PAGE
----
You’re browsing your Facebook newsfeed when you see this crazy article that you just have to share. You share it with a few friends who share it with a few friends until it’s gone far enough to appear on newsfeeds everywhere.
The problem is that of all the shares it got, maybe about ten or so people actually checked to see if the article was legit.
We live in a new age where we can share news quicker than before. That news gets shared so quickly that it’s hard to filter out the fake ones and scammers are starting to take advantage of this.
Scammers will build a fake news site with fake articles written in a way that sounds true. Sites like this will often utilize headlines so enticing that it will pique the curiosity of many, even a grandparent.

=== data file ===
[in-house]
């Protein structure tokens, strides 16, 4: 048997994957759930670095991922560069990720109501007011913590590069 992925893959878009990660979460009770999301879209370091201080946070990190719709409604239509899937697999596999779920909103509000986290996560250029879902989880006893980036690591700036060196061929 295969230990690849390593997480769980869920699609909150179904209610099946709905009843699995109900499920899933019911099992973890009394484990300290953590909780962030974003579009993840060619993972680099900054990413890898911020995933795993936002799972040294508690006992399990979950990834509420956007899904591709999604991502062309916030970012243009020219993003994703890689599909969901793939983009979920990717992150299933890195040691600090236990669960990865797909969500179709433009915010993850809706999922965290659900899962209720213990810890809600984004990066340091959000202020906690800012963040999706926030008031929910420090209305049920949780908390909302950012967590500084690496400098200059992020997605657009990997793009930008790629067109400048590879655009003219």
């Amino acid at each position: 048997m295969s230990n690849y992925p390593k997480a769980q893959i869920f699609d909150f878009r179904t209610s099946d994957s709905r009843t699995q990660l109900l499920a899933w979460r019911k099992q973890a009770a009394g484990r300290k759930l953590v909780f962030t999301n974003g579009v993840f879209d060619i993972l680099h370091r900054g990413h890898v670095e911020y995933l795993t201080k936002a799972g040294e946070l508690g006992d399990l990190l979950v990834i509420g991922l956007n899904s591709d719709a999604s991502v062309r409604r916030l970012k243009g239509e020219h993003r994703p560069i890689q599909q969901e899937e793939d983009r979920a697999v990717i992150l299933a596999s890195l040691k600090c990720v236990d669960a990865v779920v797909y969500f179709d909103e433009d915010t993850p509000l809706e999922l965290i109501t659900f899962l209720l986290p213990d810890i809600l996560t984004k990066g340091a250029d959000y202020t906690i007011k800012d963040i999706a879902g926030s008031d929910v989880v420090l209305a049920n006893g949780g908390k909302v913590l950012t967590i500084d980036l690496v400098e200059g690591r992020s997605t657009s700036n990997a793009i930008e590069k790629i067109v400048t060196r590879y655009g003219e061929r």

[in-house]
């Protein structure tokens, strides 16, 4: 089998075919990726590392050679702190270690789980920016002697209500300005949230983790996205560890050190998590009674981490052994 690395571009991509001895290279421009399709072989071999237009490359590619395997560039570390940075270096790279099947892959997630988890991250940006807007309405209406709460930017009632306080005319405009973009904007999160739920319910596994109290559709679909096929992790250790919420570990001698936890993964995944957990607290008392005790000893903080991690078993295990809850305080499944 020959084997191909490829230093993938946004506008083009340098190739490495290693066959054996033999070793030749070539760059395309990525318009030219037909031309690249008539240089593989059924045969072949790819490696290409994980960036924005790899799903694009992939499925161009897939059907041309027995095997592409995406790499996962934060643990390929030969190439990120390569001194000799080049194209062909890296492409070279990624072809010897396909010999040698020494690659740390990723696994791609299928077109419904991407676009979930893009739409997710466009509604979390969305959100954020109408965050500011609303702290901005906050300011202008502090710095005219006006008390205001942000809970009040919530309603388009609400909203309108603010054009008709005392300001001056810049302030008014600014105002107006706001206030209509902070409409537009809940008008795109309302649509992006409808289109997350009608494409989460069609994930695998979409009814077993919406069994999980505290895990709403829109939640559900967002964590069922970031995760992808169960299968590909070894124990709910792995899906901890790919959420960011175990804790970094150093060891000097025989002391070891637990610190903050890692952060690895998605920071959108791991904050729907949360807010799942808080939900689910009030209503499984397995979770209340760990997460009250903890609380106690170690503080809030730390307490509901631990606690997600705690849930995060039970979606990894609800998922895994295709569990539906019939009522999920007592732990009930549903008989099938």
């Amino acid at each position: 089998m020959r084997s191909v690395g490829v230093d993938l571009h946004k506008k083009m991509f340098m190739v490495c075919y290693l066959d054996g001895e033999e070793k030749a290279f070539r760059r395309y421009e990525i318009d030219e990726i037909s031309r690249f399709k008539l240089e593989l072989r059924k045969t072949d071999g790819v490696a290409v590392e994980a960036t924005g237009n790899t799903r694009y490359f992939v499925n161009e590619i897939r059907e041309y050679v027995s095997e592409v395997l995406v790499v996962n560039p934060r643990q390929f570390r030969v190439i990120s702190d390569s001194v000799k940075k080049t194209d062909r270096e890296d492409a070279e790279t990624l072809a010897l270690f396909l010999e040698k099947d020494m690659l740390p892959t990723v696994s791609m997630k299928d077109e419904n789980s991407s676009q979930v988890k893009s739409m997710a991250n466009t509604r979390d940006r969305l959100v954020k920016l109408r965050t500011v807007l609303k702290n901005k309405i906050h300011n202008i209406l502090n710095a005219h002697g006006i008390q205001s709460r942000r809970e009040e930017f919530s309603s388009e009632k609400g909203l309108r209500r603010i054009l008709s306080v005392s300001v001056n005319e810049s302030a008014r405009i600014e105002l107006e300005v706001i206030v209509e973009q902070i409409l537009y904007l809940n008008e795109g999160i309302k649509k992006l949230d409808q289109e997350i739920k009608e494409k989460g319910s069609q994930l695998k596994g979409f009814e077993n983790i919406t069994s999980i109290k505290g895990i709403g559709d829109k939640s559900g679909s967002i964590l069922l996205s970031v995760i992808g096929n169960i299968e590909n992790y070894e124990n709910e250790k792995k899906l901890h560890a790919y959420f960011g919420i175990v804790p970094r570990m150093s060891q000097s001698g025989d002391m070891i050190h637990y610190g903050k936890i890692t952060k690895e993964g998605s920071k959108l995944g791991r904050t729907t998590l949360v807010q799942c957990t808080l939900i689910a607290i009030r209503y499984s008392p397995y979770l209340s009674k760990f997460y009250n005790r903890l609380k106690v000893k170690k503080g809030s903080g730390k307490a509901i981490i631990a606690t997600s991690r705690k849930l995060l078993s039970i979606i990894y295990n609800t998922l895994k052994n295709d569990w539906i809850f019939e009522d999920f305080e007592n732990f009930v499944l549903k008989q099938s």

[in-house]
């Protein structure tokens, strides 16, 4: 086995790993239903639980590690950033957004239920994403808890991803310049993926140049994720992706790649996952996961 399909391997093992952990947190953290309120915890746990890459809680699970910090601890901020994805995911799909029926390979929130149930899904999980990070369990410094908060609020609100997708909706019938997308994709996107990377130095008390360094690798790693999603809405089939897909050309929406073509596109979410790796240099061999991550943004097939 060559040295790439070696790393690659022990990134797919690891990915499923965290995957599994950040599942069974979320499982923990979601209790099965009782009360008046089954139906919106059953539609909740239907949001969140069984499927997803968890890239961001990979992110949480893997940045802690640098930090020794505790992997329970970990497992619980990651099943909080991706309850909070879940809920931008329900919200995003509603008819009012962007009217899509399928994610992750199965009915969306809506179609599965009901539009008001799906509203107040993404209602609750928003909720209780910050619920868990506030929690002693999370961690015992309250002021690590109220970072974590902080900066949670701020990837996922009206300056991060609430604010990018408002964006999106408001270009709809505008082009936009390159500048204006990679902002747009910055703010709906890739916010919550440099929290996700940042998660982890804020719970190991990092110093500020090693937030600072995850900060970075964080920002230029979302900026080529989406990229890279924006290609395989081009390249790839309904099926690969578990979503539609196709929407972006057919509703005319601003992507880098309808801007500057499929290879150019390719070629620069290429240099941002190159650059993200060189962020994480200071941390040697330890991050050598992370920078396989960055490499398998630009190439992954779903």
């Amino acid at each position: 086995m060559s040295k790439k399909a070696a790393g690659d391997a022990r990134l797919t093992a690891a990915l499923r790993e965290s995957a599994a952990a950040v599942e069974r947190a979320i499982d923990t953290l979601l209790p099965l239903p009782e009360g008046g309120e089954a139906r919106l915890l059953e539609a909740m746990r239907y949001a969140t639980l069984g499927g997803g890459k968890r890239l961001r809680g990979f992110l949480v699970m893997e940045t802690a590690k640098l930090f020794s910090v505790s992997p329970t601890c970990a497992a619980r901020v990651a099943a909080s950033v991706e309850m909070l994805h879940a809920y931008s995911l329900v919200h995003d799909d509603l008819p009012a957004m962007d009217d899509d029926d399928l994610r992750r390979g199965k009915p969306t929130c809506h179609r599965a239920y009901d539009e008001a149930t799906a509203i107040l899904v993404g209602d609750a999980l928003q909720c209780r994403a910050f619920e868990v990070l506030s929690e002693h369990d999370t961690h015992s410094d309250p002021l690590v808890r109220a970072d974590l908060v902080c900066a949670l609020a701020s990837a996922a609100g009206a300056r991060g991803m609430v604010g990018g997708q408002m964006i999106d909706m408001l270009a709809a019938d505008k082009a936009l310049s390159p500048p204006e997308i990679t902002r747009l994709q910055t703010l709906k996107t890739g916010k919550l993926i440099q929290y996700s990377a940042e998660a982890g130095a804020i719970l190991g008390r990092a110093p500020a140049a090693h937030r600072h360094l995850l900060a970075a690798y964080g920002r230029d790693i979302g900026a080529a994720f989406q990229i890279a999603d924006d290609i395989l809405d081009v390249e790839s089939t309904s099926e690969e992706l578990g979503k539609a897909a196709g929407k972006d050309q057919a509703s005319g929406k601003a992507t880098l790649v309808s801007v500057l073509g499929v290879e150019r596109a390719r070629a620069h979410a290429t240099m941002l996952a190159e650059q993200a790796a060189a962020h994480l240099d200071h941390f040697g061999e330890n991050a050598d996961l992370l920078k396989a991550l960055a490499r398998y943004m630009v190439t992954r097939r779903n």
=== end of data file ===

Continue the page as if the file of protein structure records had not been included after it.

The problem is that behind these enticing headlines are a clearly bullshit article but most importantly, a shit-ton of ads. These websites are designed with the sole purpose of selling ad space and relying on traffic for revenue. In order to get the traffic necessary to rake in massive amounts of money, these websites rely on creating stories/articles that will get shared quickly (clickbait in short).
The key to curbing this problem is to research everything you read before you click the share button. Snopes is a really good way to check various viral stories for legitimacy.
It’ll be a bit tedious at first but, just a few simple steps can go a long way in ensuring that these scammers don’t profit off of one’s inability to fact check everything they find on the web.
Flemmings Beaubrun is an avid gamer and lover of music. When not working, Flemmings likes to spend his time whipping up dank beats for the masses. He also spends his weekends thrift shopping for rare video games and obscure electronics. Other times he’s in front of a TV with a giant bowl of cereal enjoying shows from the 90’s.